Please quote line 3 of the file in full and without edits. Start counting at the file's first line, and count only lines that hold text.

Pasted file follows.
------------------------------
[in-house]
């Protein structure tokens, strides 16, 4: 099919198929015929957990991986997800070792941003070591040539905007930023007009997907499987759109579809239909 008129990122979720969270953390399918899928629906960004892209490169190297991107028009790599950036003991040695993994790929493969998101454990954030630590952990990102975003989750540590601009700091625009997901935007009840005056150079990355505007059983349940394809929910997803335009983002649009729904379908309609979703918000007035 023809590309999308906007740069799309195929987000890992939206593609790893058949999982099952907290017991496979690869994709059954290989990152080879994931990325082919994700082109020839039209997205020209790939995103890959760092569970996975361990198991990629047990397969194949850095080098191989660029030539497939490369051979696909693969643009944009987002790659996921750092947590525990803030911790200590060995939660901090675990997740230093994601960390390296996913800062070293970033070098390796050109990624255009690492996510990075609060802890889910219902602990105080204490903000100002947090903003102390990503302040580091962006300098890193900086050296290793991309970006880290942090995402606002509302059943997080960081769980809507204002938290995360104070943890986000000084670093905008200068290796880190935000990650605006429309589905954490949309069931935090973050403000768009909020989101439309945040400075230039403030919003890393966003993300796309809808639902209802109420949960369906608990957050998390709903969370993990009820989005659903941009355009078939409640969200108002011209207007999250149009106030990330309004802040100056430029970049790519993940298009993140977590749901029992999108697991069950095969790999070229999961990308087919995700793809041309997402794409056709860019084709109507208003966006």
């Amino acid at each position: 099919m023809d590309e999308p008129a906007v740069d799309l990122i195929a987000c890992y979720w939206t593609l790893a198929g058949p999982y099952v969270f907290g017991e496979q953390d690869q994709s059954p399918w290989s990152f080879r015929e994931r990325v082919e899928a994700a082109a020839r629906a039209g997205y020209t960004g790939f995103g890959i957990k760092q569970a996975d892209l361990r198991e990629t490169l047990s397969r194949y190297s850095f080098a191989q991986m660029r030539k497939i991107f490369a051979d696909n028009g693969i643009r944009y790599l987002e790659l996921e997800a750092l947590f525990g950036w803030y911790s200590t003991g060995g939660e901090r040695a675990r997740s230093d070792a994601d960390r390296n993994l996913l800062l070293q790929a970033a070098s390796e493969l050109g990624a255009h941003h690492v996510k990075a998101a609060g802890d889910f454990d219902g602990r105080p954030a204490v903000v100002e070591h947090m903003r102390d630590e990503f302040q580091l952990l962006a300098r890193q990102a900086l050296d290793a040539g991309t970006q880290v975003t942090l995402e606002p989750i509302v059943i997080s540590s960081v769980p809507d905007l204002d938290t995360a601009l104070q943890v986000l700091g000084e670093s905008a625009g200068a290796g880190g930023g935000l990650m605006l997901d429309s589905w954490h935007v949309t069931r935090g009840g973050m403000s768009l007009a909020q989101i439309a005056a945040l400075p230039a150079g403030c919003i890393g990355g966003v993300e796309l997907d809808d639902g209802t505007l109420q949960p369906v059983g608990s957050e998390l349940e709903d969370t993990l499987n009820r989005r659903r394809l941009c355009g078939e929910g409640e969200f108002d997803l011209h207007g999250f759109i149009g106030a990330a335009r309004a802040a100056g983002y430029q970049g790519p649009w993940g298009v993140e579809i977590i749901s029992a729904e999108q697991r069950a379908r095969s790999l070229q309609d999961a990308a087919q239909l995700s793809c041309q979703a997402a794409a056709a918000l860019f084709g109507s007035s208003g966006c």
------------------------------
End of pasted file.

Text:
């Amino acid at each position: 099919m023809d590309e999308p008129a906007v740069d799309l990122i195929a987000c890992y979720w939206t593609l790893a198929g058949p999982y099952v969270f907290g017991e496979q953390d690869q994709s059954p399918w290989s990152f080879r015929e994931r990325v082919e899928a994700a082109a020839r629906a039209g997205y020209t960004g790939f995103g890959i957990k760092q569970a996975d892209l361990r198991e990629t490169l047990s397969r194949y190297s850095f080098a191989q991986m660029r030539k497939i991107f490369a051979d696909n028009g693969i643009r944009y790599l987002e790659l996921e997800a750092l947590f525990g950036w803030y911790s200590t003991g060995g939660e901090r040695a675990r997740s230093d070792a994601d960390r390296n993994l996913l800062l070293q790929a970033a070098s390796e493969l050109g990624a255009h941003h690492v996510k990075a998101a609060g802890d889910f454990d219902g602990r105080p954030a204490v903000v100002e070591h947090m903003r102390d630590e990503f302040q580091l952990l962006a300098r890193q990102a900086l050296d290793a040539g991309t970006q880290v975003t942090l995402e606002p989750i509302v059943i997080s540590s960081v769980p809507d905007l204002d938290t995360a601009l104070q943890v986000l700091g000084e670093s905008a625009g200068a290796g880190g930023g935000l990650m605006l997901d429309s589905w954490h935007v949309t069931r935090g009840g973050m403000s768009l007009a909020q989101i439309a005056a945040l400075p230039a150079g403030c919003i890393g990355g966003v993300e796309l997907d809808d639902g209802t505007l109420q949960p369906v059983g608990s957050e998390l349940e709903d969370t993990l499987n009820r989005r659903r394809l941009c355009g078939e929910g409640e969200f108002d997803l011209h207007g999250f759109i149009g106030a990330a335009r309004a802040a100056g983002y430029q970049g790519p649009w993940g298009v993140e579809i977590i749901s029992a729904e999108q697991r069950a379908r095969s790999l070229q309609d999961a990308a087919q239909l995700s793809c041309q979703a997402a794409a056709a918000l860019f084709g109507s007035s208003g966006c």